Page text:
Although I've yet to product test Woolly Pockets the concept obviously relates to the needs of space short city schools.
Like sub-irrigated planters (SIPs), Wooly Pockets do not require breaking up paved surfaces and they avoid the risk of contaminated soil. This makes a lot of sense that so many dirt huggers seem to ignore.
I need to do some hands-on work with them to experience their horticultural functionality. I'm also very interested in their portability. Can they easily go home with teachers or students over the summer is the question? It appears that they can.
From an L.A. Times blog...
I’ve been smitten with Woolly Pockets ever since they came on the market in the spring of 2009. The fuzzy, brightly colored planters create an instant vertical garden without any complicated construction. Just fill the pockets with dirt, pop in a seedling or some seeds, and water. They're simple, they look great and they're green -- made of recycled plastic bottles.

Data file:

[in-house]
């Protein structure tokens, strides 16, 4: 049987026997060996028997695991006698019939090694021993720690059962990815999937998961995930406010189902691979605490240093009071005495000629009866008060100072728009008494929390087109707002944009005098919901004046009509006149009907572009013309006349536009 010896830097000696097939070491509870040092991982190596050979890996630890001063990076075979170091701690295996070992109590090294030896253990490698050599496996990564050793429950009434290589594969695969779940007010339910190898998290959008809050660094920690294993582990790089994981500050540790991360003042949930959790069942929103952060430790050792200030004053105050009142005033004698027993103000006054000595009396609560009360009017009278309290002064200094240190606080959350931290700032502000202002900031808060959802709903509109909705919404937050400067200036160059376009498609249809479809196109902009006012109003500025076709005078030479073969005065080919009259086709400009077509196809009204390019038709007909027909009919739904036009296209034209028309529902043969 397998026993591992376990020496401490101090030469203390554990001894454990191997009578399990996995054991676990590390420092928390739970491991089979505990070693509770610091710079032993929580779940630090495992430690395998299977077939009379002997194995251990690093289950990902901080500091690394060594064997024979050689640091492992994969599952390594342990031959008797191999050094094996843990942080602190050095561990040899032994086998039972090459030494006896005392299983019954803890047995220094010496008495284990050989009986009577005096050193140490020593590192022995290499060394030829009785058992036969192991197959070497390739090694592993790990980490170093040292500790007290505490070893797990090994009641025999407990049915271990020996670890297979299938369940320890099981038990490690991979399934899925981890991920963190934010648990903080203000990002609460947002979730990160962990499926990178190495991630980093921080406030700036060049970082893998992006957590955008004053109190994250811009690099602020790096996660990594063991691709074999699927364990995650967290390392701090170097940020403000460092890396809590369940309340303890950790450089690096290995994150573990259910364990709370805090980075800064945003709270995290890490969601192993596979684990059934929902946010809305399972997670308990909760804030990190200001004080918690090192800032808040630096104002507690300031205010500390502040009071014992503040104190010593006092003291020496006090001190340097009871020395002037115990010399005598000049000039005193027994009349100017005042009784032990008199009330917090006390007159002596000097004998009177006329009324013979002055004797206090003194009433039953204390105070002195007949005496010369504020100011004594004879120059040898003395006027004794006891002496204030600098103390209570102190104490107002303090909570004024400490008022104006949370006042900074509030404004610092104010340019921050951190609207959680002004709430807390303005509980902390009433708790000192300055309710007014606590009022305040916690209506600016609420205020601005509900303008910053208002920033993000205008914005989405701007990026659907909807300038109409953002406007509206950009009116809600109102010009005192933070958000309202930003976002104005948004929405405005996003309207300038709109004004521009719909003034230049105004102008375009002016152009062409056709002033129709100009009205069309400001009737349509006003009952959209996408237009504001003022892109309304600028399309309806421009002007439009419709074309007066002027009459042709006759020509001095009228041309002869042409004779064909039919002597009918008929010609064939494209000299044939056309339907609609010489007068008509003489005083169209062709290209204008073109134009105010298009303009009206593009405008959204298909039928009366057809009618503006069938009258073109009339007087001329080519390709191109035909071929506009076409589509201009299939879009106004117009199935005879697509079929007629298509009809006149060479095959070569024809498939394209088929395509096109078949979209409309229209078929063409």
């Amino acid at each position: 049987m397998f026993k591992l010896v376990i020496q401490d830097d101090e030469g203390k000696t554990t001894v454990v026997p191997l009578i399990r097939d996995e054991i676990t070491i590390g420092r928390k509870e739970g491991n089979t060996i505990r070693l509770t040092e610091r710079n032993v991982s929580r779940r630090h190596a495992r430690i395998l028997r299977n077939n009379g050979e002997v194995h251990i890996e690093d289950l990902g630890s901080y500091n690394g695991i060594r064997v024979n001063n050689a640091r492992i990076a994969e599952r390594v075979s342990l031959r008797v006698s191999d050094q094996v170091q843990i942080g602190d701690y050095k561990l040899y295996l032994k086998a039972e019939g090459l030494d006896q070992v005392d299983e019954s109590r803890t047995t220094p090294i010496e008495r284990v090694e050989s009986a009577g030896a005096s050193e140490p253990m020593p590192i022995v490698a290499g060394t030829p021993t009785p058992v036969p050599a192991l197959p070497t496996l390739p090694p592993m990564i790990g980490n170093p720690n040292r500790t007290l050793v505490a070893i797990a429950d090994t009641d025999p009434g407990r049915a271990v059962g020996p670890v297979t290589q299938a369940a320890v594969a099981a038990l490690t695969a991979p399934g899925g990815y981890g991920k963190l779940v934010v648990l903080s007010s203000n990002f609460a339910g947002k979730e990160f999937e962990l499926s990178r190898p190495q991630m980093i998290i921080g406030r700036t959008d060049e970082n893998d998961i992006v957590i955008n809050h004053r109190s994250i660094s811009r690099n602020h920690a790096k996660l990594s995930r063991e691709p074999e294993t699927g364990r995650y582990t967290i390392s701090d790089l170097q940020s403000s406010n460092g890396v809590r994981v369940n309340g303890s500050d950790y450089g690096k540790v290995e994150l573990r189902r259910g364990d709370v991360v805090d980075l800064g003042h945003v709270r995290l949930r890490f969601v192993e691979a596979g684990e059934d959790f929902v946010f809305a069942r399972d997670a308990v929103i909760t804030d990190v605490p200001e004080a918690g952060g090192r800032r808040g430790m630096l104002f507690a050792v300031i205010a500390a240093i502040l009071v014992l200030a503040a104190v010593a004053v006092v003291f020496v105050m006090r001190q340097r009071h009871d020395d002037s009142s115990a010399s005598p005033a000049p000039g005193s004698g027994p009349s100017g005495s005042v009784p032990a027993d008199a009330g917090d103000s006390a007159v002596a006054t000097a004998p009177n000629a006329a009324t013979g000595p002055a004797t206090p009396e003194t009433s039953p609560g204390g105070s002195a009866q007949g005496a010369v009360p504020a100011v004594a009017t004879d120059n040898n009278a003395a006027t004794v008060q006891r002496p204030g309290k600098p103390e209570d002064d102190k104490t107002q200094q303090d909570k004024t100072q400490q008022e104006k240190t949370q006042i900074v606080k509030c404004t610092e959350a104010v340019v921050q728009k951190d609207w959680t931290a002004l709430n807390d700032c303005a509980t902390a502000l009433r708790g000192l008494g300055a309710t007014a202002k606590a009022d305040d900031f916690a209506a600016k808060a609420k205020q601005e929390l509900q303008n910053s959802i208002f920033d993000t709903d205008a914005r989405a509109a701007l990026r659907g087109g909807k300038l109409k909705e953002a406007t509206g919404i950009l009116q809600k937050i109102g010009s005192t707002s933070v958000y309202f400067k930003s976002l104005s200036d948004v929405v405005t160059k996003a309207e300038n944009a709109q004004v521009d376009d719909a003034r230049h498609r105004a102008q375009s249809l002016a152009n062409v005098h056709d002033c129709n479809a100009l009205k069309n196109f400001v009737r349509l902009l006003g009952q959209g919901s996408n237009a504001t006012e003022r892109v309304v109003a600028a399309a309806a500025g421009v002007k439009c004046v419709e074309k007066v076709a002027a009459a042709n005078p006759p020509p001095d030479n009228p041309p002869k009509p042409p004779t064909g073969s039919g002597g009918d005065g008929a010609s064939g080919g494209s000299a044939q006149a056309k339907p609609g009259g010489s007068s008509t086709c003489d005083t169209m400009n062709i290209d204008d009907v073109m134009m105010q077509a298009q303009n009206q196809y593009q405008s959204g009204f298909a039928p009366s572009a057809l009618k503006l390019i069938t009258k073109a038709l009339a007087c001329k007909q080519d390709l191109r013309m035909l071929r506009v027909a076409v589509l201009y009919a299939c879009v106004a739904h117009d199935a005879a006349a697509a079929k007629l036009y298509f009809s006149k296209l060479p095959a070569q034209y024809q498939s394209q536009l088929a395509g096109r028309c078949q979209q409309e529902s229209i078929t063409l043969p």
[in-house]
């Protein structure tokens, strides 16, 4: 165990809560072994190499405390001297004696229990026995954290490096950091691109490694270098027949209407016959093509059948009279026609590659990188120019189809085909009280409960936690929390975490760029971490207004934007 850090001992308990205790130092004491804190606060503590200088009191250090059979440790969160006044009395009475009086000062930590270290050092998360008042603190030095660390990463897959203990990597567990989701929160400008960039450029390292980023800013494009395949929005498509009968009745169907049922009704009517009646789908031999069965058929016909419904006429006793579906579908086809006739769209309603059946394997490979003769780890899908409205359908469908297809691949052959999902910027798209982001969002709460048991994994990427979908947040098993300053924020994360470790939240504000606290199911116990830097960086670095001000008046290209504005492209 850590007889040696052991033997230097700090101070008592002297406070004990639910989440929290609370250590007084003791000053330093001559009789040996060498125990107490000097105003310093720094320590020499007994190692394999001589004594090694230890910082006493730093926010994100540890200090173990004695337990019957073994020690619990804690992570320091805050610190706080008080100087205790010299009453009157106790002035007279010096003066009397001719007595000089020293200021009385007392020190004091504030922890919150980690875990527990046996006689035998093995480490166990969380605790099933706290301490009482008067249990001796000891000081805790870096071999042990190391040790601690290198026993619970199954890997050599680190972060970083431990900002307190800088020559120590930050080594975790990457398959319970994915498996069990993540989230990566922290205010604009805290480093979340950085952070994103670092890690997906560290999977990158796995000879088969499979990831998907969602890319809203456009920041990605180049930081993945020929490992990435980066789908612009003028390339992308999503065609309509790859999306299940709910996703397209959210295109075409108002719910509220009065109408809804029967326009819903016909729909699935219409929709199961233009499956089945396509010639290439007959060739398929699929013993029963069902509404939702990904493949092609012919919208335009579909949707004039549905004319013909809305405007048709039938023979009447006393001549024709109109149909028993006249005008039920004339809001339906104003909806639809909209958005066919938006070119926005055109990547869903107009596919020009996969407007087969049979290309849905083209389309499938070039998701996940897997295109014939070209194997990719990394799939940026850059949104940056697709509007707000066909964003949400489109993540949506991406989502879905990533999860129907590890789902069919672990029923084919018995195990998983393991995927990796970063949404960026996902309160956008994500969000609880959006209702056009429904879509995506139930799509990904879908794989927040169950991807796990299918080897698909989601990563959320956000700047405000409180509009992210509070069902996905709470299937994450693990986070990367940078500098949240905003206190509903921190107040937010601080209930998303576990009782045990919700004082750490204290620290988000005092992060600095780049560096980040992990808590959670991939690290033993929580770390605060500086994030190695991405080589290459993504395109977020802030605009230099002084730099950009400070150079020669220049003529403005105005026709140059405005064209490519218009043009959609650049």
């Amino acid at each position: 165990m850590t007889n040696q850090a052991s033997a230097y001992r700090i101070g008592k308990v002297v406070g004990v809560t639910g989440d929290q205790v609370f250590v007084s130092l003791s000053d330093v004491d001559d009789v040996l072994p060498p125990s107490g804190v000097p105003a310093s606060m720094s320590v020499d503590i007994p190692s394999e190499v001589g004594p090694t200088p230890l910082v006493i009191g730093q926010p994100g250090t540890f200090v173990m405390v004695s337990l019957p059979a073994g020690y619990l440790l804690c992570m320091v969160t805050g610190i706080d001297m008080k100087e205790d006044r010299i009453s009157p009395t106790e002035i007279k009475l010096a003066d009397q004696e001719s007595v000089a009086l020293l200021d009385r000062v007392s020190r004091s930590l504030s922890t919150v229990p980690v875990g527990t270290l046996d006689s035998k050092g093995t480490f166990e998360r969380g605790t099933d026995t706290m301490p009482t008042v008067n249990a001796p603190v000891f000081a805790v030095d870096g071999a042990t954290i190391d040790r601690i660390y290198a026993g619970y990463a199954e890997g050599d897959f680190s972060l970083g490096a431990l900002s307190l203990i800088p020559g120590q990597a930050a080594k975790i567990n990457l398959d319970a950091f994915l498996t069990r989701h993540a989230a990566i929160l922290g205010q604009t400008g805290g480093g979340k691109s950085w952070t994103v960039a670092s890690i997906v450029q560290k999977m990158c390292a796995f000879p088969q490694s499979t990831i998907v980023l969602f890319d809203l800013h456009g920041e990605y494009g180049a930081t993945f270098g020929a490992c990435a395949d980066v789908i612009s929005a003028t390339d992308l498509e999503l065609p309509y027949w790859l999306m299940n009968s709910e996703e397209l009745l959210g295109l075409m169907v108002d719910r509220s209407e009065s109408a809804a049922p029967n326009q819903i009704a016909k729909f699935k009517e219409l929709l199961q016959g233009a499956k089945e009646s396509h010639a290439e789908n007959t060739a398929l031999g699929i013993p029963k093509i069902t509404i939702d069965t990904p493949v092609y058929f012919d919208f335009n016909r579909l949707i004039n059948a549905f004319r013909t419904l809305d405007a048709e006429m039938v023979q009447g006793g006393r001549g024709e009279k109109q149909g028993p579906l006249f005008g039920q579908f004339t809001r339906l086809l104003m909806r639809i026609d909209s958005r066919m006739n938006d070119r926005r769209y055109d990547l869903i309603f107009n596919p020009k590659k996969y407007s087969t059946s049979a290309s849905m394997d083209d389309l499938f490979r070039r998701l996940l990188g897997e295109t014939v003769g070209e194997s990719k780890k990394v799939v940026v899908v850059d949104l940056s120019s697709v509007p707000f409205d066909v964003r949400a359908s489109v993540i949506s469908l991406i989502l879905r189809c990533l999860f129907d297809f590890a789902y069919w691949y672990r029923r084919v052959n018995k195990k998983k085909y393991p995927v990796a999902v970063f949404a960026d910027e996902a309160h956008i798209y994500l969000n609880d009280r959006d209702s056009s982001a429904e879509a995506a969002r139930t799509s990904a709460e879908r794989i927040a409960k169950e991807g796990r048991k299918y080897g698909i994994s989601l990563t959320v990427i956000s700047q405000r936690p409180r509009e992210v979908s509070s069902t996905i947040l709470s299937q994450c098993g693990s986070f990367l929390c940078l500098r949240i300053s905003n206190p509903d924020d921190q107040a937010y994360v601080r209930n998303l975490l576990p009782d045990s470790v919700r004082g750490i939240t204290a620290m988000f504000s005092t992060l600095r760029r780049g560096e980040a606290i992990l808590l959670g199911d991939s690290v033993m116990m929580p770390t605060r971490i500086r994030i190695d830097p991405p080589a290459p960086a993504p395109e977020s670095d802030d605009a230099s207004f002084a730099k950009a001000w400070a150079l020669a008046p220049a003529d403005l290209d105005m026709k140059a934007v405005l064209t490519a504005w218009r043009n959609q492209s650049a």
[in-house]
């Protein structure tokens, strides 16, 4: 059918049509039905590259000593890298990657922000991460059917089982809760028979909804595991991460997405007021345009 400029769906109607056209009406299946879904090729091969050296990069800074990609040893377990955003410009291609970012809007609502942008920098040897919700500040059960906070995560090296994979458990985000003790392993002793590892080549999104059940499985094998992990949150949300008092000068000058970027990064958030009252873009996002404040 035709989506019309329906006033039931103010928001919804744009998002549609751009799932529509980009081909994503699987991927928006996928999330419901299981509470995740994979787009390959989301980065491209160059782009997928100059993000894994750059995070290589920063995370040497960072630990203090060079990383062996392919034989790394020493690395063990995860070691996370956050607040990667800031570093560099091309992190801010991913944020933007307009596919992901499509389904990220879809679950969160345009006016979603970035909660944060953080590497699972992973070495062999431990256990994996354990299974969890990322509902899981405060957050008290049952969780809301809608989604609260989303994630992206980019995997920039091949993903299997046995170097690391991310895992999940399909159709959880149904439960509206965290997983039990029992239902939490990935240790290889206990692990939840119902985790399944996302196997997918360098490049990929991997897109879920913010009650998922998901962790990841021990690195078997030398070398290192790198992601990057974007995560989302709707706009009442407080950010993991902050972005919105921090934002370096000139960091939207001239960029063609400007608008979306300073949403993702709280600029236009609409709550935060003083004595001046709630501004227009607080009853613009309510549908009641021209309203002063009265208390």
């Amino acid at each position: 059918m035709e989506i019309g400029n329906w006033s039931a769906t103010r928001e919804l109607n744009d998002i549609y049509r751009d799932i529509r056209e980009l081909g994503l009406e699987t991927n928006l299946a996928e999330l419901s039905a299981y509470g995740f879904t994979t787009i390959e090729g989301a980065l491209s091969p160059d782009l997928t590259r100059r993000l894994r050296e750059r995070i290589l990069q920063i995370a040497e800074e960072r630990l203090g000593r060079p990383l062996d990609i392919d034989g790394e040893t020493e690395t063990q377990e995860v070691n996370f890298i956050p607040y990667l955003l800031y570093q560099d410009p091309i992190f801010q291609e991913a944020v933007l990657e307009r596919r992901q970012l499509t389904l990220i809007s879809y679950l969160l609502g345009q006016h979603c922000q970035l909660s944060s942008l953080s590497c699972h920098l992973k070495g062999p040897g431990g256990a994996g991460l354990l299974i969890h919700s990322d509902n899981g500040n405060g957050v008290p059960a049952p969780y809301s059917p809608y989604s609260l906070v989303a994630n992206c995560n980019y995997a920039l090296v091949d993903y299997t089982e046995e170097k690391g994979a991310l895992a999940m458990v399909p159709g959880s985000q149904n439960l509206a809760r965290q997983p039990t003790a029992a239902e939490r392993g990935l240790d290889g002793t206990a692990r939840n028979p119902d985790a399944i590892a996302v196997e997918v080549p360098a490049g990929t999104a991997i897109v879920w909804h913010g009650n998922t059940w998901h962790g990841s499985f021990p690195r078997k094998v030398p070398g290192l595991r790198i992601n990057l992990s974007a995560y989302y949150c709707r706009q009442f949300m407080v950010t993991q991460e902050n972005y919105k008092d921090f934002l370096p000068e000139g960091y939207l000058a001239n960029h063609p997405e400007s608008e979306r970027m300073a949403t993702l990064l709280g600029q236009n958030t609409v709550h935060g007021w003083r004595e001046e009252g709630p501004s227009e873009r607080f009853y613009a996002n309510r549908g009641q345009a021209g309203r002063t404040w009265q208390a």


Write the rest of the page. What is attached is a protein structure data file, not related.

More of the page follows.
You'd expect to see them at homes, restaurants, hotels and even certain stores, but I was surprised to learn that over the last year the pockets have also been installed in more than 200 schools across the country.
Miguel Nelson, the sculptor who invented Woolly Pockets, was inspired to create the Woolly School Garden program after hearing Alice Waters in the summer of 2009. The concept is simple: For $1,000 a school can order a complete Woolly School Garden with 50 pockets, vouchers for Gardener’s Gold potting soil, seeds and curriculum ideas. Nelson said a teacher and students should need just a few hours to install a Woolly School Garden, and because the pockets can be hung on any wall or chain-link fence, there are no additional costs. Read more...